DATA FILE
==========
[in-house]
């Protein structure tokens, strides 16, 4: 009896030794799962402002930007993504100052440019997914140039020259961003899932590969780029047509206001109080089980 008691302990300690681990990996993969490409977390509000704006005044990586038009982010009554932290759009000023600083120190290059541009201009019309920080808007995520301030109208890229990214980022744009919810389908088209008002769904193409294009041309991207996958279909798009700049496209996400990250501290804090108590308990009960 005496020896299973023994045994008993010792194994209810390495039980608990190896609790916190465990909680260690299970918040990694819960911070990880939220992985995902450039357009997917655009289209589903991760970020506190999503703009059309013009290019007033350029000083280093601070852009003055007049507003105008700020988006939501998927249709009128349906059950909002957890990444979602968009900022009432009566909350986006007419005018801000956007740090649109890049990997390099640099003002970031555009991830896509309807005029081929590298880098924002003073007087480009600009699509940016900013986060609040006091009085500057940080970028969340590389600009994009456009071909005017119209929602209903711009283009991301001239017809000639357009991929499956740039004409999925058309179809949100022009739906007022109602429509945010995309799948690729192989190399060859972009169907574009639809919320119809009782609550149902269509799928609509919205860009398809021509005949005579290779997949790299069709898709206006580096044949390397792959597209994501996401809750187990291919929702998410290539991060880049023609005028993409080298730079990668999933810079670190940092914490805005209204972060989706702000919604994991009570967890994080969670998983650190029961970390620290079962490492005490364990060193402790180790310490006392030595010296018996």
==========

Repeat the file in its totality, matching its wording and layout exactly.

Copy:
[in-house]
């Protein structure tokens, strides 16, 4: 009896030794799962402002930007993504100052440019997914140039020259961003899932590969780029047509206001109080089980 008691302990300690681990990996993969490409977390509000704006005044990586038009982010009554932290759009000023600083120190290059541009201009019309920080808007995520301030109208890229990214980022744009919810389908088209008002769904193409294009041309991207996958279909798009700049496209996400990250501290804090108590308990009960 005496020896299973023994045994008993010792194994209810390495039980608990190896609790916190465990909680260690299970918040990694819960911070990880939220992985995902450039357009997917655009289209589903991760970020506190999503703009059309013009290019007033350029000083280093601070852009003055007049507003105008700020988006939501998927249709009128349906059950909002957890990444979602968009900022009432009566909350986006007419005018801000956007740090649109890049990997390099640099003002970031555009991830896509309807005029081929590298880098924002003073007087480009600009699509940016900013986060609040006091009085500057940080970028969340590389600009994009456009071909005017119209929602209903711009283009991301001239017809000639357009991929499956740039004409999925058309179809949100022009739906007022109602429509945010995309799948690729192989190399060859972009169907574009639809919320119809009782609550149902269509799928609509919205860009398809021509005949005579290779997949790299069709898709206006580096044949390397792959597209994501996401809750187990291919929702998410290539991060880049023609005028993409080298730079990668999933810079670190940092914490805005209204972060989706702000919604994991009570967890994080969670998983650190029961970390620290079962490492005490364990060193402790180790310490006392030595010296018996």